Second, regardless of what is permitted to be included in a limited issue certification, defendants may change tactics and strategies to counter plaintiffs' counsel's evolving positions. There was a time (recognized by Judge Friendly) that even the threat of class certification could cause a defendant with a meritorious claim to settle rather than risk overwhelming liability. However, defendants may find that, even if a class is certified, if issues such as reliance, causation, or injury, are left for individualized adjudication, they may have reason to battle well beyond class certification. For example, perhaps a limited issue class will be certified, but a defendant may have strong arguments on the underlying merits, or plaintiffs may have serious problems with proving that a significant portions of the class relied on a representation. In those circumstances, it may be worth pushing plaintiffs to really prove their case for each class member. At a minimum, in those circumstances, plaintiffs' counsel will still have a significant amount of work to do to truly "prevail" in any meaningful way, which can impact case strategy and settlement.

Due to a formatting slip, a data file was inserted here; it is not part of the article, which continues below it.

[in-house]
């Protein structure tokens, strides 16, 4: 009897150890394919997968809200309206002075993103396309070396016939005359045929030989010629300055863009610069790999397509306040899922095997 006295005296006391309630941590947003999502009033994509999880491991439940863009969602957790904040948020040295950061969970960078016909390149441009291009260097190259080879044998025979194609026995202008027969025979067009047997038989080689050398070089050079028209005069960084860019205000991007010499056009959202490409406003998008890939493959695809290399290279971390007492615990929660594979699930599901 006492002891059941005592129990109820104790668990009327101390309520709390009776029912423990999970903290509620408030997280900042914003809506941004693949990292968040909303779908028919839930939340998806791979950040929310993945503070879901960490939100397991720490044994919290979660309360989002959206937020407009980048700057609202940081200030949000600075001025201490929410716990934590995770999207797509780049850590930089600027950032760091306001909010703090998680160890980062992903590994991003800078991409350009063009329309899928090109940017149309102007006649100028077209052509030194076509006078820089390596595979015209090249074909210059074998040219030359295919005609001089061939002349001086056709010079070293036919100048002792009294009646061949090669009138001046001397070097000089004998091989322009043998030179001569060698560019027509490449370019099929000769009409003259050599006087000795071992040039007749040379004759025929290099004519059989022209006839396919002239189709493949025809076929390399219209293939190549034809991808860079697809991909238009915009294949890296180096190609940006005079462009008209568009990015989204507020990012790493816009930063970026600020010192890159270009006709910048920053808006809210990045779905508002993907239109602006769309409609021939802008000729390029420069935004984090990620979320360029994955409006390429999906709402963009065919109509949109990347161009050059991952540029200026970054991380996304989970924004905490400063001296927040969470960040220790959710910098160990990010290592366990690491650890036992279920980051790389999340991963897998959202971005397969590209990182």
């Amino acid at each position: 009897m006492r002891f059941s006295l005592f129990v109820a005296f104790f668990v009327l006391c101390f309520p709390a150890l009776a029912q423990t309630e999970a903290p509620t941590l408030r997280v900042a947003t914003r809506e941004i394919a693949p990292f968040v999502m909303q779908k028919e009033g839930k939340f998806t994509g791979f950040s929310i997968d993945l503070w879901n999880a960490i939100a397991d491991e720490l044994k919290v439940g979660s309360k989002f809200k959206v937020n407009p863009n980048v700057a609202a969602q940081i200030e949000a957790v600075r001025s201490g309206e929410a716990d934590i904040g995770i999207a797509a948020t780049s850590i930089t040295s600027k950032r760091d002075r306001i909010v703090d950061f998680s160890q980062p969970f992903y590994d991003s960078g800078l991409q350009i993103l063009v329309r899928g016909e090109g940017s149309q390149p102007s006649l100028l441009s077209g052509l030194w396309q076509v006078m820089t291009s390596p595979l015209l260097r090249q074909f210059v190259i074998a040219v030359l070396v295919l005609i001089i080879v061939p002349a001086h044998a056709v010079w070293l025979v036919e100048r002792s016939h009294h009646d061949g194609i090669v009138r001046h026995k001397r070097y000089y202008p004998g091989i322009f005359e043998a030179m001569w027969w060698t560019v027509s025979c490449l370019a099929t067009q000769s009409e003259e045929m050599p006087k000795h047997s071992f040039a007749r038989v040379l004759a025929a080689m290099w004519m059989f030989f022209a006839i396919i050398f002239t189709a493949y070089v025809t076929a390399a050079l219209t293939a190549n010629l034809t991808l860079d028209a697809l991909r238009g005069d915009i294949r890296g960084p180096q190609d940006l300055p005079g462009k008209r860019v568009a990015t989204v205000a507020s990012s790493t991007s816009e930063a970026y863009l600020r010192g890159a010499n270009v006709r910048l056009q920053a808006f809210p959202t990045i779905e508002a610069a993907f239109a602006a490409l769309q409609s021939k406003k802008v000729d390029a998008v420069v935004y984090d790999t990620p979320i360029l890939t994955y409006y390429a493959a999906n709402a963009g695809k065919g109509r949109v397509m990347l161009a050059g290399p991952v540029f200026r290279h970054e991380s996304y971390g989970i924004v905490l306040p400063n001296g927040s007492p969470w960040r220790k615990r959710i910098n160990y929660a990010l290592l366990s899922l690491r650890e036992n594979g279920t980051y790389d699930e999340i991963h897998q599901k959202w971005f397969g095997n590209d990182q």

As the Senate debates FCALA, and the courts continue to consider how best to utilize limited issue certifications, we will keep you updated on interesting developments.

Footnotes

1 Fed. R. Civ. P. 23(c)(4) ("When appropriate, an action may be brought or maintained as a class action with respect to particular issues.").
2 Fed. R. Civ. P. 23(c)(4).
3 Laura J. Hines, Codifying the Issue Class Action, 16 Nev. L.J. 625 (2016).
4 Fed. R. Civ. P. 23(b)(3).
5 Wal-Mart Stores, Inc. v. Dukes, 564 U.S. 338, 350, 131 S. Ct. 2541, 2551 (2011) (citing Richard A. Nagareda, Class Certification in the Age of Aggregate Proof, 84 N.Y.U. L.Rev. 97, 132 (2009)).
6 Id.
7 See, e.g., John C. Coffee, Bureau Natl'l Affairs, The New Class Action Landscape: Trends and Developments of Class Certification and Related Topics 2005-2011, at S-51 (2011).
8 Coffee, supra note 5, at 158-160.
9 Id. at 159.
10 Id.
11 See, e.g., Mark A. Perry, Issue Certification Under Rule 23(c)(4): A Reappraisal, 62 DePaul L. Rev. 733 (2013).
12 Castano v. American Tobacco, 84 F.3d 734, 745 n.21 (5th Cir. 1996).
13 In re Deepwater Horizon, 739 F.3d 790, 795 (5th Cir. 2014).
14 In re Nassau Cty. Strip Search Cases, 461 F.3d 219, 226-27, (2d Cir 2006).